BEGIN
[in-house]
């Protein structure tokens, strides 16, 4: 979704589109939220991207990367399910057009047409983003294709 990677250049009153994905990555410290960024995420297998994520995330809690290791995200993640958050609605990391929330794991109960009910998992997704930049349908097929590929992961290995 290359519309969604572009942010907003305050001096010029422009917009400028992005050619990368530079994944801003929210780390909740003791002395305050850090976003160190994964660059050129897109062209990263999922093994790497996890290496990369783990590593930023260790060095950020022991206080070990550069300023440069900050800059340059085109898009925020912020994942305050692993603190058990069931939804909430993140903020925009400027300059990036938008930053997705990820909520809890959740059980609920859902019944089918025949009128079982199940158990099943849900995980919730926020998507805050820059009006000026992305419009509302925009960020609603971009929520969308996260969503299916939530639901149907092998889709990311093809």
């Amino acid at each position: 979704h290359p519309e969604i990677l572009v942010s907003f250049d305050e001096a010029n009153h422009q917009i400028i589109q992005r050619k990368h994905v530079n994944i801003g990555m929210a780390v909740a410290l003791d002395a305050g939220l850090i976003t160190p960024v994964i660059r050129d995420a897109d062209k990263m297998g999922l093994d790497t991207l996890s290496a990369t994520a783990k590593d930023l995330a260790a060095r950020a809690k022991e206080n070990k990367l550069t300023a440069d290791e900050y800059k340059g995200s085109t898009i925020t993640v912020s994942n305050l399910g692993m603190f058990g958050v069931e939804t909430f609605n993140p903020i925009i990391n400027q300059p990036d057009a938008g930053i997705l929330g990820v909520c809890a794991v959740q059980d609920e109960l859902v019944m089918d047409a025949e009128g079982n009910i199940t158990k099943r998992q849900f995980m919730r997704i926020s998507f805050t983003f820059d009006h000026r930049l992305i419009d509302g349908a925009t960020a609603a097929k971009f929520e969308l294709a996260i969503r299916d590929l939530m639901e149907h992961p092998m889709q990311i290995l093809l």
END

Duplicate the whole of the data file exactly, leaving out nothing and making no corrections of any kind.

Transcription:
[in-house]
């Protein structure tokens, strides 16, 4: 979704589109939220991207990367399910057009047409983003294709 990677250049009153994905990555410290960024995420297998994520995330809690290791995200993640958050609605990391929330794991109960009910998992997704930049349908097929590929992961290995 290359519309969604572009942010907003305050001096010029422009917009400028992005050619990368530079994944801003929210780390909740003791002395305050850090976003160190994964660059050129897109062209990263999922093994790497996890290496990369783990590593930023260790060095950020022991206080070990550069300023440069900050800059340059085109898009925020912020994942305050692993603190058990069931939804909430993140903020925009400027300059990036938008930053997705990820909520809890959740059980609920859902019944089918025949009128079982199940158990099943849900995980919730926020998507805050820059009006000026992305419009509302925009960020609603971009929520969308996260969503299916939530639901149907092998889709990311093809």
């Amino acid at each position: 979704h290359p519309e969604i990677l572009v942010s907003f250049d305050e001096a010029n009153h422009q917009i400028i589109q992005r050619k990368h994905v530079n994944i801003g990555m929210a780390v909740a410290l003791d002395a305050g939220l850090i976003t160190p960024v994964i660059r050129d995420a897109d062209k990263m297998g999922l093994d790497t991207l996890s290496a990369t994520a783990k590593d930023l995330a260790a060095r950020a809690k022991e206080n070990k990367l550069t300023a440069d290791e900050y800059k340059g995200s085109t898009i925020t993640v912020s994942n305050l399910g692993m603190f058990g958050v069931e939804t909430f609605n993140p903020i925009i990391n400027q300059p990036d057009a938008g930053i997705l929330g990820v909520c809890a794991v959740q059980d609920e109960l859902v019944m089918d047409a025949e009128g079982n009910i199940t158990k099943r998992q849900f995980m919730r997704i926020s998507f805050t983003f820059d009006h000026r930049l992305i419009d509302g349908a925009t960020a609603a097929k971009f929520e969308l294709a996260i969503r299916d590929l939530m639901e149907h992961p092998m889709q990311i290995l093809l």